Mother May I Page 2

The sound faded. We waited, holding our breath. It could go either way. After ten silent seconds, I lifted a victory fist and Trey started toward me.

Robert started babbling then. He was awake and pleased about it, but if I didn’t go get him, he’d start fussing.

“So close!”

“Rain check for tonight?” I asked, pulling my nightgown back on.

Trey shook his head, rueful. “I wish. I fly to Chicago today.”

“Ugh, that’s right. I must have repressed it.” I got up.

He’d be there through the weekend and most of next week, too, thanks to Spencer Shaw. Spence was less than a bosom friend but more than just his partner at the law firm. Their mothers were cousins, so they’d gone to the same schools from the time they were three, even pledging the same frat at UVA. They hadn’t gone their separate ways until law school.

Spence had opted out of this Chicago trip because tonight was the firm’s annual Spring Gala, and he wasn’t one to miss a party. He loved himself a top-shelf open bar and pretty women in cocktail dresses.

Trey wanted me to go to the gala, too. To represent. But I always felt a little out of place at firm events without him. I’d said I would, unless Robert had a cranky afternoon. I had a strong premonition that he would.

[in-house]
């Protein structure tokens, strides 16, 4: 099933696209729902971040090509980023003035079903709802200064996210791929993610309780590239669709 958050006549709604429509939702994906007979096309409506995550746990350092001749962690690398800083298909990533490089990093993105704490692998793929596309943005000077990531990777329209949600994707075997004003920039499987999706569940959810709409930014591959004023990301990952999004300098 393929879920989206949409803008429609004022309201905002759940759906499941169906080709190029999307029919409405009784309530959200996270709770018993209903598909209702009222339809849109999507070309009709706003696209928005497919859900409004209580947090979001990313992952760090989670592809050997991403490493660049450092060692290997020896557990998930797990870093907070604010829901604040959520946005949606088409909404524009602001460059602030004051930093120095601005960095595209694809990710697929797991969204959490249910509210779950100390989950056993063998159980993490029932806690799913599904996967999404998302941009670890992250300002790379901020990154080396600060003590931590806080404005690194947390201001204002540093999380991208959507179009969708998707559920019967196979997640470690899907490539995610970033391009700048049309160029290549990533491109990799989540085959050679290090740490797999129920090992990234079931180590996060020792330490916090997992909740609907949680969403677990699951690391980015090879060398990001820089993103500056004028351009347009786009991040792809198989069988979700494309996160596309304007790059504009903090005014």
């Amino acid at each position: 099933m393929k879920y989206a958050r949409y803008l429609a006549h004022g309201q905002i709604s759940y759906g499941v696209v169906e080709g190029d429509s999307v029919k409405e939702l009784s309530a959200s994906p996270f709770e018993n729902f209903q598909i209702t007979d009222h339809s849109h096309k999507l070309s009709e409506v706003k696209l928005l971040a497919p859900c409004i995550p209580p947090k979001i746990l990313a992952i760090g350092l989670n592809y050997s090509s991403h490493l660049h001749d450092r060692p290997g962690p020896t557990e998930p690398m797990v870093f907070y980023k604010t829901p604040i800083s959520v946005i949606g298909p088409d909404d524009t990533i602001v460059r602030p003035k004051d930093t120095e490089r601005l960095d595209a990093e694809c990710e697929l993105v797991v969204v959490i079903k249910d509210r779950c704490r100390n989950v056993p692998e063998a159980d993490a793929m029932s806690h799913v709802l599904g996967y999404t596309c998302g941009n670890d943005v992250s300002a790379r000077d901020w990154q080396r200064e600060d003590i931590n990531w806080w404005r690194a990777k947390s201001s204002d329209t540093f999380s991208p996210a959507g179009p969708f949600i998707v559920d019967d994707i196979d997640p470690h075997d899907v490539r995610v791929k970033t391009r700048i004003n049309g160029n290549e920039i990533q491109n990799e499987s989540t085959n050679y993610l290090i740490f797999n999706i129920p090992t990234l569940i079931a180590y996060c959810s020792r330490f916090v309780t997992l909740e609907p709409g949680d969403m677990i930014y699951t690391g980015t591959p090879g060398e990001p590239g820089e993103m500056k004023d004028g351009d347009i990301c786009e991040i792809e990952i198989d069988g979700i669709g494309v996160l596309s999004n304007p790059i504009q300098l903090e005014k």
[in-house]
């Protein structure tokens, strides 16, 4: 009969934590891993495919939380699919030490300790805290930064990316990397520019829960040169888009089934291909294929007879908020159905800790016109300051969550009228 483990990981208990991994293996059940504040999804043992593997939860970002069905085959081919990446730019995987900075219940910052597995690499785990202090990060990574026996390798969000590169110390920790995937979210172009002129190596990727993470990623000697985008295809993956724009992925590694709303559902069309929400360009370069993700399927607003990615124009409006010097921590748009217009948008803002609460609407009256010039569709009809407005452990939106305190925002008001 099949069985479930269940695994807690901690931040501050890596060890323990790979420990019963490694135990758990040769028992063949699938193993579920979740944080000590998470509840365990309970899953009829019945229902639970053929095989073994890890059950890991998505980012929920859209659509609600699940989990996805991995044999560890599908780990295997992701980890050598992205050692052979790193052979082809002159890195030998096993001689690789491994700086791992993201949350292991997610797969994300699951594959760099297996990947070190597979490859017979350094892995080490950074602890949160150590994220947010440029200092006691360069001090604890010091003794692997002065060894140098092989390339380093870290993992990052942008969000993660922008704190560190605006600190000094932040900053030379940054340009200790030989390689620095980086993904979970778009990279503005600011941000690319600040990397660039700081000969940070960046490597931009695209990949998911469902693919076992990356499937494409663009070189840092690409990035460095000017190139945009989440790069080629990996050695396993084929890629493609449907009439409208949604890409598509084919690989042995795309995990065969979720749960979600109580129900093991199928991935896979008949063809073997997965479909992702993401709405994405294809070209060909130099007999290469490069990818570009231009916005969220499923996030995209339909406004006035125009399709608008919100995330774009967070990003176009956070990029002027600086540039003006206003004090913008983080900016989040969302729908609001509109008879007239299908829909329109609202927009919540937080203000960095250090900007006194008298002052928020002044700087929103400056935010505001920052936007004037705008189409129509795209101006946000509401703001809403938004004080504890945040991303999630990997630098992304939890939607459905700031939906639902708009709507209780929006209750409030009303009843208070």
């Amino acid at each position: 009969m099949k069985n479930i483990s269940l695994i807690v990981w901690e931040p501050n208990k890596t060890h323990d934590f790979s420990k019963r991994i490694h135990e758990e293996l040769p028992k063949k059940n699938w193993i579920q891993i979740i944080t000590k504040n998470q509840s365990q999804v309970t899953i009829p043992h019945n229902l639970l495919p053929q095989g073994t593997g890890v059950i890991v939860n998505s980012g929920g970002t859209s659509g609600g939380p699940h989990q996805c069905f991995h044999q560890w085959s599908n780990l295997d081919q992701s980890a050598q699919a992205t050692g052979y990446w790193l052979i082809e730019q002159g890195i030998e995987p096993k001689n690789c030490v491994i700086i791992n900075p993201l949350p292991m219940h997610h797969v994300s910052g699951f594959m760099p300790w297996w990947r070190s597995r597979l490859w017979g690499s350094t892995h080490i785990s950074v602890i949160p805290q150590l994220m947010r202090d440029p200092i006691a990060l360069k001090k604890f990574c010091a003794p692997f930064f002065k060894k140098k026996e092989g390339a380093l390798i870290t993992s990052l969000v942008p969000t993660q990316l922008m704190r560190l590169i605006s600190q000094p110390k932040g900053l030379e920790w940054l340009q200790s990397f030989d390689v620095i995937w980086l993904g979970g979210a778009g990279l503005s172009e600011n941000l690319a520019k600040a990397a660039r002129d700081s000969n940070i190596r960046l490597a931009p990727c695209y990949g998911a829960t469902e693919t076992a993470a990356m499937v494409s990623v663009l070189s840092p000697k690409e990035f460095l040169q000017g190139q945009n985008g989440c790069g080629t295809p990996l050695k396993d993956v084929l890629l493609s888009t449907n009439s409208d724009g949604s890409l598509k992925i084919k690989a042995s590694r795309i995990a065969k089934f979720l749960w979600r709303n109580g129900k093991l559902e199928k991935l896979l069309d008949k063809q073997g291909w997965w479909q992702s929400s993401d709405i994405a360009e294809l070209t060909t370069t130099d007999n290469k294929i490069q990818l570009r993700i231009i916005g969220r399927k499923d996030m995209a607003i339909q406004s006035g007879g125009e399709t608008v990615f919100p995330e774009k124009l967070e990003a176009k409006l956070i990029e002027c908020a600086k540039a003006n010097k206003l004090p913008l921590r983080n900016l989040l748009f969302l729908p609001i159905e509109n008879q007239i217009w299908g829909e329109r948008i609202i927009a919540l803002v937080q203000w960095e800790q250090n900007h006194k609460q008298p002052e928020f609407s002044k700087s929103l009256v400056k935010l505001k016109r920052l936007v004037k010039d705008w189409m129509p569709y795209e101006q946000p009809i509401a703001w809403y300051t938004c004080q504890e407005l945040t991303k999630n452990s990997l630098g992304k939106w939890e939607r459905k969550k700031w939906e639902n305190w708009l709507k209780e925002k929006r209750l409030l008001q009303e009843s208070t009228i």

“Spence is having a rough time, Bree,” Trey said.

Spence was in the middle of an ugly divorce, his second. My husband would carry him through it, just as he’d carried him during his first ugly divorce.

“So are you. You’re working crazy hours,” I said, shrugging into my robe. “Mostly because of Spence.”

“No. It’s this client.” He and Spence were working with a large Atlanta-based company that was absorbing a family-owned chain of grocery stores. “This is not a marriage of equals we’re officiating.” He leaned close, as if telling me a dirty little secret. “Our groom is a cannibal.”

I let it go. Trey was an equity partner, but Spencer’s name was third on the firm’s letterhead. His father’s name had been first before he died. Also, Robert’s babble was getting whiny around the edges.

“I’ll plan us a date for next weekend. Dinner, wine, kissing,” I promised, then went next door into the nursery.

This room used to be my office, before Robert surprised us. Now the heather-gray walls were covered over in giraffe wallpaper and my desk nook had a changing table in it.

I didn’t mind. I didn’t need an office now; I’d rolled off the boards of the Alliance Theatre and a statewide literacy nonprofit, promising to roll back on in a year or so. The girls had taught me how brief Robert’s babyhood would be. I didn’t want to miss it. I’d blinked, and here he was, already ten weeks old.

I bitched about Trey’s job sometimes, but I was lucky. When I was growing up, my mom worked full-time as a 911 operator plus waitressed on the weekends to make ends meet. I might not love Trey’s long hours, the travel, or the social obligations, but Trey’s career meant I got to watch Anna-Claire’s voice lessons and rehearsals, go to Peyton’s quiz-bowl and robotics meets, and still have time and money to support causes I loved.